Device# clear bgp ipv6 unicast peer-group marketing
           

          Clears all members of an IPv6 BGP peer group.

           

          Configuration Examples for Multiprotocol BGP for IPv6

          Example: Configuring a BGP Process, BGP Router ID, and IPv6 Multiprotocol BGP Peer

          The following example enables IPv6 globally, configures a BGP process, and establishes a BGP router ID. Also, the IPv6 multiprotocol BGP peer 2001:DB8:0:CC00::1 is configured and activated.

          ipv6 unicast-routing
          !
          router bgp 65000
           no bgp default ipv4-unicast
           bgp router-id 192.168.99.70
           neighbor 2001:DB8:0:CC00::1 remote-as 64600
           address-family ipv6 unicast
            neighbor 2001:DB8:0:CC00::1 activate

          Example: Configuring an IPv6 Multiprotocol BGP Peer Group

          The following example configures the IPv6 multiprotocol BGP peer group named group1:

          router bgp 65000
          no bgp default ipv4-unicast
          neighbor group1 peer-group
          neighbor 2001:DB8:0:CC00::1 remote-as 64600
          address-family ipv6 unicast
           neighbor group1 activate
           neighbor 2001:DB8:0:CC00::1 peer-group group1

          Example: Advertising Routes into IPv6 Multiprotocol BGP

          The following example injects the IPv6 network 2001:DB8::/24 into the IPv6 unicast database of the local device. (BGP checks that a route for the network exists in the IPv6 unicast database of the local device before advertising the network.)

          router bgp 65000
           no bgp default ipv4-unicast
          address-family ipv6 unicast
            network 2001:DB8::/24

          Example: Configuring a Route Map for IPv6 Multiprotocol BGP Prefixes

          The following example configures the route map named rtp to permit IPv6 unicast routes from network 2001:DB8::/24 if they match the prefix list named cisco:

          router bgp 64900
          no bgp default ipv4-unicast
          neighbor 2001:DB8:0:CC00::1 remote-as 64700
          address-family ipv6 unicast
           neighbor 2001:DB8:0:CC00::1 activate
           neighbor 2001:DB8:0:CC00::1 route-map rtp in
          ipv6 prefix-list cisco seq 10 permit 2001:DB8::/24
          route-map rtp permit 10
           match ipv6 address prefix-list cisco

          Example: Redistributing Prefixes into IPv6 Multiprotocol BGP

          The following example redistributes RIP routes into the IPv6 unicast database of the local device:

          router bgp 64900
          no bgp default ipv4-unicast
          address-family ipv6 unicast
           redistribute rip

          Example: Advertising IPv4 Routes Between IPv6 Peers

          The following example advertises IPv4 routes between IPv6 peers when the IPv6 network is connecting two separate IPv4 networks. Peering is configured using IPv6 addresses in the IPv4 address family configuration mode. The inbound route map named rmap sets the next hop because the advertised next hop is likely to be unreachable.

          router bgp 65000
          !
           neighbor 6peers peer-group
           neighbor 2001:DB8:1234::2 remote-as 65002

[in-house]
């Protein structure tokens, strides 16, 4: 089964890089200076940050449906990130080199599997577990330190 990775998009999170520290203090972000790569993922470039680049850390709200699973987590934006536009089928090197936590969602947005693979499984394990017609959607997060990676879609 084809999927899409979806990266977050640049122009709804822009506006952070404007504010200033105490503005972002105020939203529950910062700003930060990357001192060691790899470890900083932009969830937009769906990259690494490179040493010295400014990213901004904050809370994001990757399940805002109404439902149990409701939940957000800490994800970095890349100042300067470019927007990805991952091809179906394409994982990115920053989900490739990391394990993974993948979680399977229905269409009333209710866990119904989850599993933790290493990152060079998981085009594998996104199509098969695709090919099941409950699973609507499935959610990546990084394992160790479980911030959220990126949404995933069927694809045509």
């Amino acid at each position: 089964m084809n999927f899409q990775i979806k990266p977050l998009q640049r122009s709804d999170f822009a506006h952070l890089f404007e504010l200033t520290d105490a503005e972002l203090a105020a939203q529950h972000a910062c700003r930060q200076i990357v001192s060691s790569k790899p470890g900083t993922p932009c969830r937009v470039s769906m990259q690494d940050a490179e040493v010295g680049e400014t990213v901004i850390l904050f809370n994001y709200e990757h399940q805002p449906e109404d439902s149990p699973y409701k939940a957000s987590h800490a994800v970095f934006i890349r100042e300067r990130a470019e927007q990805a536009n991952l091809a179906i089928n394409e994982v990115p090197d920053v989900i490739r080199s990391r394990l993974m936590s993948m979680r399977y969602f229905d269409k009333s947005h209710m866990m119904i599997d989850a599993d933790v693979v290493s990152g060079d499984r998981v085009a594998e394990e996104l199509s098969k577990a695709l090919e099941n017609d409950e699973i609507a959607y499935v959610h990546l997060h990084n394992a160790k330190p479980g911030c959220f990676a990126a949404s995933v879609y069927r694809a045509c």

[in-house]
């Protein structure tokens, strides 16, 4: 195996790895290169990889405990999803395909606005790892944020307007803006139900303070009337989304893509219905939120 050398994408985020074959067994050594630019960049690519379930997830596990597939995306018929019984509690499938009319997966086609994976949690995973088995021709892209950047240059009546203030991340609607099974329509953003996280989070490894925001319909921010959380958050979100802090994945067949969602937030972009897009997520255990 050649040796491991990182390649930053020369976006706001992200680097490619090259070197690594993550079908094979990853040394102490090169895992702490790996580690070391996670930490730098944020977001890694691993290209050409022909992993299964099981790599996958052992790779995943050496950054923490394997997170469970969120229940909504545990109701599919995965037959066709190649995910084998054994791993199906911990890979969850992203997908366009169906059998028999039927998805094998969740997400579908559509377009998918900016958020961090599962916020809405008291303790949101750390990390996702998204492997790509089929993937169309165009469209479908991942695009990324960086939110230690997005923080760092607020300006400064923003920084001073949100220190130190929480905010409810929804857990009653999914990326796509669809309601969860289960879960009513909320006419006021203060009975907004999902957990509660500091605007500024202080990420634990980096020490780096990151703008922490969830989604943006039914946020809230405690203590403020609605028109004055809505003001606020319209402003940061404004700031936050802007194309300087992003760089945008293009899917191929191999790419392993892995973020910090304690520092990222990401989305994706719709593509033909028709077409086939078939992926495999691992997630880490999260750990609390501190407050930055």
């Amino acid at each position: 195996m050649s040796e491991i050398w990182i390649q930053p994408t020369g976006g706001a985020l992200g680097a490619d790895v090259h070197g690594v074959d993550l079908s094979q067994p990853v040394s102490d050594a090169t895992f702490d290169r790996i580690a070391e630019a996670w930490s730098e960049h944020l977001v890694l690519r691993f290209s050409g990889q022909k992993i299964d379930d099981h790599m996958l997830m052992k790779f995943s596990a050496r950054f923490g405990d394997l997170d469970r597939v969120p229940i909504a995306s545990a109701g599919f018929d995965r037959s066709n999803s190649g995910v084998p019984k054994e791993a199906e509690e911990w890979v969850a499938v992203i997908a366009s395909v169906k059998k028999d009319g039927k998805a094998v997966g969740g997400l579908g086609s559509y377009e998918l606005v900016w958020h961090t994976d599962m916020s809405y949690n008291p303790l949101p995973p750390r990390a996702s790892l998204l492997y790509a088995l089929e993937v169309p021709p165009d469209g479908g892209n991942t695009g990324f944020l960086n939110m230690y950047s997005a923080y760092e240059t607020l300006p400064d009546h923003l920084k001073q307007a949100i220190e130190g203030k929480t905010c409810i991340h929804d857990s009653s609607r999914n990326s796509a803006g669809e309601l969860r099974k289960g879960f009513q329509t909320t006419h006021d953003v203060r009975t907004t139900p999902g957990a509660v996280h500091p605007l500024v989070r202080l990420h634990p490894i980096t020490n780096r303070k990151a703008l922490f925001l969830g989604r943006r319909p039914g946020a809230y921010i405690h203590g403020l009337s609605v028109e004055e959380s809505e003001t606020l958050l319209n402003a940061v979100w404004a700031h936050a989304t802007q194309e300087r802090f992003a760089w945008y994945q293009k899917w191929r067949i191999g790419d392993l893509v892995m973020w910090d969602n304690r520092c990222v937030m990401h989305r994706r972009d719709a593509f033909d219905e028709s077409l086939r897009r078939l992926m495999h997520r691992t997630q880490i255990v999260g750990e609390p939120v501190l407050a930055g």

address-family ipv4
           neighbor 6peers activate
           neighbor 6peers soft-reconfiguration inbound
           neighbor 2001:DB8:1234::2 peer-group 6peers
           neighbor 2001:DB8:1234::2 route-map rmap in
          !   
          route-map rmap permit 10
           set ip next-hop 10.21.8.10

          Additional References

          Related Documents

          Related Topic

          Document Title

          IPv6 addressing and connectivity

          IPv6 Configuration Guide

          Cisco IOS commands

          Cisco IOS Master Command List, All Releases

          IPv6 commands

          Cisco IOS IPv6 Command Reference

          Cisco IOS IPv6 features

          Cisco IOS IPv6 Feature Mapping

          Standards and RFCs

          Standard/RFC

          Title

          RFCs for IPv6

          IPv6 RFCs

          MIBs

          MIB

          MIBs Link

          To locate and download MIBs for selected platforms, Cisco IOS releases, and feature sets, use Cisco MIB Locator found at the following URL:

          http:/​/​www.cisco.com/​go/​mibs

          Technical Assistance

          Description

          Link

          The Cisco Support and Documentation website provides online resources to download documentation, software, and tools. Use these resources to install and configure the software and to troubleshoot and resolve technical issues with Cisco products and technologies. Access to most tools on the Cisco Support and Documentation website requires a Cisco.com user ID and password.

          http:/​/​www.cisco.com/​cisco/​web/​support/​index.html

          Feature Information for IPv6 Routing Multiprotocol BGP Extensions for IPv6

          The following table provides release information about the feature or features described in this module. This table lists only the software release that introduced support for a given feature in a given software release train. Unless noted otherwise, subsequent releases of that software release train also support that feature.

          Use Cisco Feature Navigator to find information about platform support and Cisco software image support. To access Cisco Feature Navigator, go to www.cisco.com/​go/​cfn. An account on Cisco.com is not required.

          Table 1 Feature Information for IPv6 Routing Multiprotocol BGP Extensions for IPv6

          Feature Name

          Releases

          Feature Information

          IPv6 Routing: Multiprotocol BGP Extensions for IPv6

          Cisco IOS XE Release 2.1

          Multiprotocol BGP extensions for IPv6 supports the same features and functionality as IPv4 BGP.